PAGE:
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@jchd: I already mentioned in post#27 in this thread that SA yields a single solution per run, and the OP mentioned this as alternate requirement after their initial post. As to your other points, you're definitely right that SA is hard to analyse, and cannot be proven to succeed (and I never claimed this). But I'm coming at this from a more practical perspective, based upon my own work using SA to come up with reasonable solutions that balance many conflicting requirements in a high-dimensional solution space, before the universe dies of heat-death. And if you run my first SA example a few times, you can see that in this particular case. most often it does come up with one of the several optimal solutions (exact target match + minimum number of terms). If the only other alternative is brute-force, and brute-force is going to take forever and a day, then I'll settle for anything that gives me a decent chance at a good estimate, even if its success is not guaranteed. I agree that it may be impossible to determine in advance how likely an acceptable outcome is. But the time gain w.r.t. brute-force can be so gargantuan that one can easily run dozens or hundreds of SA estimates to explore the SA solution space to get a sense of its distribution. Plus, I like the simplicity of the algorithm, wich is of course completely subjective.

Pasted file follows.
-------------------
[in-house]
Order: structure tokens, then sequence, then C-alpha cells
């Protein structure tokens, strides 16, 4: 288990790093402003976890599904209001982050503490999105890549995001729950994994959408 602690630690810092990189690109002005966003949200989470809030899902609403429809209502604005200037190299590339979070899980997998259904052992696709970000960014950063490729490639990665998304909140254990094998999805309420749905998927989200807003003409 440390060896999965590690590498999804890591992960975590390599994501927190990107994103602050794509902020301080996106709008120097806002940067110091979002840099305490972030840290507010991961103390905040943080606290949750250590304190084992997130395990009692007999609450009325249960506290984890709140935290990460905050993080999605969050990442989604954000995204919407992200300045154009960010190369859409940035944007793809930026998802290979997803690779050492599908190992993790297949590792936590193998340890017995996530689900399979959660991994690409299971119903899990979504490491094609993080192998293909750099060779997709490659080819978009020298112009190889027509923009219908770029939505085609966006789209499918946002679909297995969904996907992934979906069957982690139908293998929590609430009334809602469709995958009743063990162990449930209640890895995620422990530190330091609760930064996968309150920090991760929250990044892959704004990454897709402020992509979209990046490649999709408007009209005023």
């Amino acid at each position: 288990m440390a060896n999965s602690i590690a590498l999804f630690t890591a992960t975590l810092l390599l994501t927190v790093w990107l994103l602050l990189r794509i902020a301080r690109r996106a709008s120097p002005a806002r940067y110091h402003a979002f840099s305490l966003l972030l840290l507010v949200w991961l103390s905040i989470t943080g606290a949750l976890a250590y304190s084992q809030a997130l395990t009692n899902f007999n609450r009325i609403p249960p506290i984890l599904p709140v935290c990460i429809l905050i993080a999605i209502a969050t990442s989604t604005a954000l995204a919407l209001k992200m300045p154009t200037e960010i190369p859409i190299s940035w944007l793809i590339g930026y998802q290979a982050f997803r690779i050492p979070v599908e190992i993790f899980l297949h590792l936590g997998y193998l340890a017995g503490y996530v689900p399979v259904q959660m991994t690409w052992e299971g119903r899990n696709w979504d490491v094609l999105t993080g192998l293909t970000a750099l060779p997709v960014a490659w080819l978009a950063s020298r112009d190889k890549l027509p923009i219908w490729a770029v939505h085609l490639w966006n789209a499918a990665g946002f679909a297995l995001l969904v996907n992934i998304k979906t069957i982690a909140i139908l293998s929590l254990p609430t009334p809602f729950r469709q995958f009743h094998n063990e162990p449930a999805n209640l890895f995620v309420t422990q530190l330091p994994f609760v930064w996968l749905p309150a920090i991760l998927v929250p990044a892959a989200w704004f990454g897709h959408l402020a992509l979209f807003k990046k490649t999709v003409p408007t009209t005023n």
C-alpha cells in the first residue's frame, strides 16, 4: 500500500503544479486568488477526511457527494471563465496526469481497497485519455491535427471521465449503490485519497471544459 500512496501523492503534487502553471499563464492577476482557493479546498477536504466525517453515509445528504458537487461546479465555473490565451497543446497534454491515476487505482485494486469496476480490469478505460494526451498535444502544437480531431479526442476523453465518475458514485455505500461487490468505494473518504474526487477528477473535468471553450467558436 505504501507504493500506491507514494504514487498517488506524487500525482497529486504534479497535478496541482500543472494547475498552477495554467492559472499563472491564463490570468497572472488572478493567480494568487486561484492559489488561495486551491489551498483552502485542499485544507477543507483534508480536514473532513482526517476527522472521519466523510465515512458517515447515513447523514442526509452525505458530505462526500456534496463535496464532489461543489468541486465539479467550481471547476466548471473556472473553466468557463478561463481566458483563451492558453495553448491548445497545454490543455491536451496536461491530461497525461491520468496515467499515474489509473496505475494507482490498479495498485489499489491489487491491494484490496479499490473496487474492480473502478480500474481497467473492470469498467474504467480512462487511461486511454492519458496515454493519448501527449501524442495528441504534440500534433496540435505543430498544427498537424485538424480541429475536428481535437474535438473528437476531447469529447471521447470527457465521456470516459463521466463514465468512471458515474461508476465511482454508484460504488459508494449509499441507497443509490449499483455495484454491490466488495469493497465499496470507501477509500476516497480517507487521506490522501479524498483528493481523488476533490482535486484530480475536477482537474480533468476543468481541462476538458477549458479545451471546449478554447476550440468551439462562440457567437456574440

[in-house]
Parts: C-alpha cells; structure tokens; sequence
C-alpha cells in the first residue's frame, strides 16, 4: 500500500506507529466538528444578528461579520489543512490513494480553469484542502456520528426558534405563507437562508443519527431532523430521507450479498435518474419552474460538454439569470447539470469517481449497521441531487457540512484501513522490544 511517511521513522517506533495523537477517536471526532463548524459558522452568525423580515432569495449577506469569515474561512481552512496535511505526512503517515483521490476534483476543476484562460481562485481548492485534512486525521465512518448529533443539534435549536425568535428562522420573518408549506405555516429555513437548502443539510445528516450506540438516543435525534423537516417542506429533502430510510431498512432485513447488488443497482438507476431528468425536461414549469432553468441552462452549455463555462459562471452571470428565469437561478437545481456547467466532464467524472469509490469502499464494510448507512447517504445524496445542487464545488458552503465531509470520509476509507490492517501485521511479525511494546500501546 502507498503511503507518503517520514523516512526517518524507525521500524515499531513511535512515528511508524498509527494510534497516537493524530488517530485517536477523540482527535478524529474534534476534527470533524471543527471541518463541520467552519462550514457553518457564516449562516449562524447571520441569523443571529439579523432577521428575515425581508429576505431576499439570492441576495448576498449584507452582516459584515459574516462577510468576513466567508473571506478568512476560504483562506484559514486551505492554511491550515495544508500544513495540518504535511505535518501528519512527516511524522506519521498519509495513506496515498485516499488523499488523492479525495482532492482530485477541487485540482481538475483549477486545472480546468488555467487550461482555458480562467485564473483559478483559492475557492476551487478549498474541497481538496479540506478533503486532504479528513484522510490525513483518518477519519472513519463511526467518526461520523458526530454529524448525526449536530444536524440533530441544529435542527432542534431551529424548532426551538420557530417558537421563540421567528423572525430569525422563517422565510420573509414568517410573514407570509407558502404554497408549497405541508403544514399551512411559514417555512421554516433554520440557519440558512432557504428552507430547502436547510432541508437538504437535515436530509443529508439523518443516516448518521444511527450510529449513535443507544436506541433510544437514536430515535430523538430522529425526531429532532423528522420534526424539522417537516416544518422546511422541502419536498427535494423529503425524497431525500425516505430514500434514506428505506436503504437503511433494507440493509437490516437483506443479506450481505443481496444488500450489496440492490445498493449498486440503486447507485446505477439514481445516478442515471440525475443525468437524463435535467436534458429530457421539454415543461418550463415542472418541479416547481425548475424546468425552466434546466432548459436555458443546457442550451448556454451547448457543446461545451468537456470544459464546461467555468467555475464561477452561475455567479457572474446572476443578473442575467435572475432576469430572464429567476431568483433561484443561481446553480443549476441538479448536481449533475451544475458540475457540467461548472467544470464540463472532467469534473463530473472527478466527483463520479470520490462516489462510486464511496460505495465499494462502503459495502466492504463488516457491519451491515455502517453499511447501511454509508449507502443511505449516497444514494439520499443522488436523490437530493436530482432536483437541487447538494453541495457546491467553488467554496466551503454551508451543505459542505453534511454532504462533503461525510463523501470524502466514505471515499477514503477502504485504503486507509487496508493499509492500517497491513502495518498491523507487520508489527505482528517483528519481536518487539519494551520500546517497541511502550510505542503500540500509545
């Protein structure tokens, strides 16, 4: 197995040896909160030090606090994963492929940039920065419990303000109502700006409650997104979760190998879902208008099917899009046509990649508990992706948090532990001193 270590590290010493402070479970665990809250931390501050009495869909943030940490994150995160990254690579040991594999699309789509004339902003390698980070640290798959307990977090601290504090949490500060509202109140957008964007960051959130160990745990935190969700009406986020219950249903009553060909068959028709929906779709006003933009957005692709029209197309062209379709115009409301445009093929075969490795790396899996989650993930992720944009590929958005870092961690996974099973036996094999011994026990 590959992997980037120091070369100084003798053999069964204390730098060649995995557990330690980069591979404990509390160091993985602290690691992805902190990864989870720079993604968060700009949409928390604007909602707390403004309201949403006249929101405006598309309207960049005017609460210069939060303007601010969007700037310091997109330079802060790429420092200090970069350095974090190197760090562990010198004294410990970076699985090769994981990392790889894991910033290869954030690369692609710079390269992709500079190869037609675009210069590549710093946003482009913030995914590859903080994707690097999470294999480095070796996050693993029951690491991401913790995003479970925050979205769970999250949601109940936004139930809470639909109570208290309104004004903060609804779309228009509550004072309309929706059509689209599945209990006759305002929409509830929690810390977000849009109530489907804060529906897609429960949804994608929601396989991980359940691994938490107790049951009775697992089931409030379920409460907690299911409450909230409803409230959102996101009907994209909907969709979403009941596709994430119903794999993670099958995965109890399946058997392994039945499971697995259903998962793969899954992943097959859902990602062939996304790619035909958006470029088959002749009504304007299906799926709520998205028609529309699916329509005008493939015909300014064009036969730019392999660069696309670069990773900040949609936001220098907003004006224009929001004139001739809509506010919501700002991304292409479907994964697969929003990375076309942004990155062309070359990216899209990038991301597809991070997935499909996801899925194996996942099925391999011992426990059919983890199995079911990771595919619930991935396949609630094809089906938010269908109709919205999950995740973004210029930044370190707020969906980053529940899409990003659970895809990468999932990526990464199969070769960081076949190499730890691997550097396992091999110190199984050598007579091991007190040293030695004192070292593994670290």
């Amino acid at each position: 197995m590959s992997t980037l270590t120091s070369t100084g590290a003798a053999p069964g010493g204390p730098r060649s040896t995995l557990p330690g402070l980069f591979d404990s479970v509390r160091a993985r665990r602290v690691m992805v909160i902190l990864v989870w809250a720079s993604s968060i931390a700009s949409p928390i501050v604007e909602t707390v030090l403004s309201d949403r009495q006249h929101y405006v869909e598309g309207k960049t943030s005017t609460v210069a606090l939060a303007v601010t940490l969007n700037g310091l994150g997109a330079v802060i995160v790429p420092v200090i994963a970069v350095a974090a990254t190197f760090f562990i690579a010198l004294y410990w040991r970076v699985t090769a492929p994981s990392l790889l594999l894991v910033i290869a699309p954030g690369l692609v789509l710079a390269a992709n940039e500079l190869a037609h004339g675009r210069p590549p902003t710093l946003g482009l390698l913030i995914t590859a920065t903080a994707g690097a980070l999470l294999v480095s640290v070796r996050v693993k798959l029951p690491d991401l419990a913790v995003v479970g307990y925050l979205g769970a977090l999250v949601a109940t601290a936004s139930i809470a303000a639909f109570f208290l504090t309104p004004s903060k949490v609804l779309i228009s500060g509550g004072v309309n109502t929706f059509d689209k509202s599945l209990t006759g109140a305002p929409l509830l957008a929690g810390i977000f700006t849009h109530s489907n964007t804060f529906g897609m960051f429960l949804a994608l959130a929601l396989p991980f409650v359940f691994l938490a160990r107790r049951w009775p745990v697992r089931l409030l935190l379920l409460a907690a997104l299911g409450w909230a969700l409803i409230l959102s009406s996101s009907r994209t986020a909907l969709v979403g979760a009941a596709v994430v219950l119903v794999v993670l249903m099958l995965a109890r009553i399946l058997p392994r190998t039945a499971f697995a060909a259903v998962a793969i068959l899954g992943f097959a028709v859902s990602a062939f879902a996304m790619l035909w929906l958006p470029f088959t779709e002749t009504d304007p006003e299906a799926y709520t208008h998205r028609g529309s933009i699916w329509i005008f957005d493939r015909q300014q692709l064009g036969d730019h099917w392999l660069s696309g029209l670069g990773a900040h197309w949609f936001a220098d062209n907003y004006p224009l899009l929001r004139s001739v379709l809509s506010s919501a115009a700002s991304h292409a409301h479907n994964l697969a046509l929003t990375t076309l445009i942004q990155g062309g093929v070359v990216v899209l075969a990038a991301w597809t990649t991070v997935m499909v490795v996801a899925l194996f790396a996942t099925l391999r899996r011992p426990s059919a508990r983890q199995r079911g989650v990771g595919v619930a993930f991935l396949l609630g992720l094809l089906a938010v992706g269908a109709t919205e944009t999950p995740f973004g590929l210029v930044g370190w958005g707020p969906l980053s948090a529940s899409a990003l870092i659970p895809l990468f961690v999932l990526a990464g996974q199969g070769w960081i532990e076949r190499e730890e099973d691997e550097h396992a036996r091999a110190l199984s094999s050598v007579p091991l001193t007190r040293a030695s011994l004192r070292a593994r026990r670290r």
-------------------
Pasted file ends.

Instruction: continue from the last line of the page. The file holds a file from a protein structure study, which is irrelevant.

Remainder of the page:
Edited by RTFC

My Contributions and Wrappers

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@RTFC Extremely refined!!!

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On 20/2/2016 at 11:58 PM, iamtheky said:

Is this accurate (other than random, that cant be right, if you could fix that it would be super), I am doing my best at brute forcing my way there

All attempts take the same amount of time, and there are certainly results that seem mathishly correct.

```;BruteForceFactory(BFF)
#include<array.au3>

;~ \$target = 110
\$target = 50
;~ \$target = 9

Global \$aArray = [9,2,2,3,1,1,6,3,4, _
4,2,3,4,5,6,7,8,7, _
7,2,3,4,5,1,7,2,2]

\$aWork = \$aArray
_ArraySort(\$aWork , 1)
\$last = ""
\$count = 0

for \$k = ubound(\$aWork) - 1 to 0 step - 1
tooltip(\$count , 0 ,0 )

If \$count = ubound(\$aArray) * ubound(\$aArray) Then exitloop